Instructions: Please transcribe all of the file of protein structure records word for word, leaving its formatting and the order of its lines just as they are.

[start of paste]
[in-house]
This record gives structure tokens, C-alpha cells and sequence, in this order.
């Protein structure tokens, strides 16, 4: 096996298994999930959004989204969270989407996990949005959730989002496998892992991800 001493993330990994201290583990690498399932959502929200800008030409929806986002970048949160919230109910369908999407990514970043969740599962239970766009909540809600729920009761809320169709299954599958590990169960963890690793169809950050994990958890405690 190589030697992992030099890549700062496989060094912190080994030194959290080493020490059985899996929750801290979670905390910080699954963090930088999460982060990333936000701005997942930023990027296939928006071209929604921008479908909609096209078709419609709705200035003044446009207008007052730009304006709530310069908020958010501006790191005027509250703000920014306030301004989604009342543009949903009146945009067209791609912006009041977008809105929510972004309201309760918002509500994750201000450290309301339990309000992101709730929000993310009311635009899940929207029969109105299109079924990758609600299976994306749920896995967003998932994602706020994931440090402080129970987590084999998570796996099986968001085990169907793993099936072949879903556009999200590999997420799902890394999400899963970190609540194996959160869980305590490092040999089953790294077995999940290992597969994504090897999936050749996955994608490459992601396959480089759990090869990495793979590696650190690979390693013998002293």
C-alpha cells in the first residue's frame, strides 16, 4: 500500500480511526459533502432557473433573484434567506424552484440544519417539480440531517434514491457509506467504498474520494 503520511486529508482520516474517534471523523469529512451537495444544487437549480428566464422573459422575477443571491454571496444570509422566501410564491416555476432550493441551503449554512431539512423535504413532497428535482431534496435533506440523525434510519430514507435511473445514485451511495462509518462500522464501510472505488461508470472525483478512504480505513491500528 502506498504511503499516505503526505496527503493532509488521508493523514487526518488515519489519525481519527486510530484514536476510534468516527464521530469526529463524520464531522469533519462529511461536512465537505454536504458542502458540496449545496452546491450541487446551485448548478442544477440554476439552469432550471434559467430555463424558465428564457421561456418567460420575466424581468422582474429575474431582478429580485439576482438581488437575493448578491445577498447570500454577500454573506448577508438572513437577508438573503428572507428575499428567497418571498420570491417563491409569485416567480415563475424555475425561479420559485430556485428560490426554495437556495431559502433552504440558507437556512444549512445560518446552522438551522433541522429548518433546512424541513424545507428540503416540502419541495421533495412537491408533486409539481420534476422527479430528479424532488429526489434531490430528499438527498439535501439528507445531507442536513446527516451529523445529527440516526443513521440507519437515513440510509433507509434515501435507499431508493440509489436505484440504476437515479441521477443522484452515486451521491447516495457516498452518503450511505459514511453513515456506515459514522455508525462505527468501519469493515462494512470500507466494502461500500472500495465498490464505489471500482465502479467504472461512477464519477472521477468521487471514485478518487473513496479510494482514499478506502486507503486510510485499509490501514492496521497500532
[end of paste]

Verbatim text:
[in-house]
This record gives structure tokens, C-alpha cells and sequence, in this order.
């Protein structure tokens, strides 16, 4: 096996298994999930959004989204969270989407996990949005959730989002496998892992991800 001493993330990994201290583990690498399932959502929200800008030409929806986002970048949160919230109910369908999407990514970043969740599962239970766009909540809600729920009761809320169709299954599958590990169960963890690793169809950050994990958890405690 190589030697992992030099890549700062496989060094912190080994030194959290080493020490059985899996929750801290979670905390910080699954963090930088999460982060990333936000701005997942930023990027296939928006071209929604921008479908909609096209078709419609709705200035003044446009207008007052730009304006709530310069908020958010501006790191005027509250703000920014306030301004989604009342543009949903009146945009067209791609912006009041977008809105929510972004309201309760918002509500994750201000450290309301339990309000992101709730929000993310009311635009899940929207029969109105299109079924990758609600299976994306749920896995967003998932994602706020994931440090402080129970987590084999998570796996099986968001085990169907793993099936072949879903556009999200590999997420799902890394999400899963970190609540194996959160869980305590490092040999089953790294077995999940290992597969994504090897999936050749996955994608490459992601396959480089759990090869990495793979590696650190690979390693013998002293």
C-alpha cells in the first residue's frame, strides 16, 4: 500500500480511526459533502432557473433573484434567506424552484440544519417539480440531517434514491457509506467504498474520494 503520511486529508482520516474517534471523523469529512451537495444544487437549480428566464422573459422575477443571491454571496444570509422566501410564491416555476432550493441551503449554512431539512423535504413532497428535482431534496435533506440523525434510519430514507435511473445514485451511495462509518462500522464501510472505488461508470472525483478512504480505513491500528 502506498504511503499516505503526505496527503493532509488521508493523514487526518488515519489519525481519527486510530484514536476510534468516527464521530469526529463524520464531522469533519462529511461536512465537505454536504458542502458540496449545496452546491450541487446551485448548478442544477440554476439552469432550471434559467430555463424558465428564457421561456418567460420575466424581468422582474429575474431582478429580485439576482438581488437575493448578491445577498447570500454577500454573506448577508438572513437577508438573503428572507428575499428567497418571498420570491417563491409569485416567480415563475424555475425561479420559485430556485428560490426554495437556495431559502433552504440558507437556512444549512445560518446552522438551522433541522429548518433546512424541513424545507428540503416540502419541495421533495412537491408533486409539481420534476422527479430528479424532488429526489434531490430528499438527498439535501439528507445531507442536513446527516451529523445529527440516526443513521440507519437515513440510509433507509434515501435507499431508493440509489436505484440504476437515479441521477443522484452515486451521491447516495457516498452518503450511505459514511453513515456506515459514522455508525462505527468501519469493515462494512470500507466494502461500500472500495465498490464505489471500482465502479467504472461512477464519477472521477468521487471514485478518487473513496479510494482514499478506502486507503486510510485499509490501514492496521497500532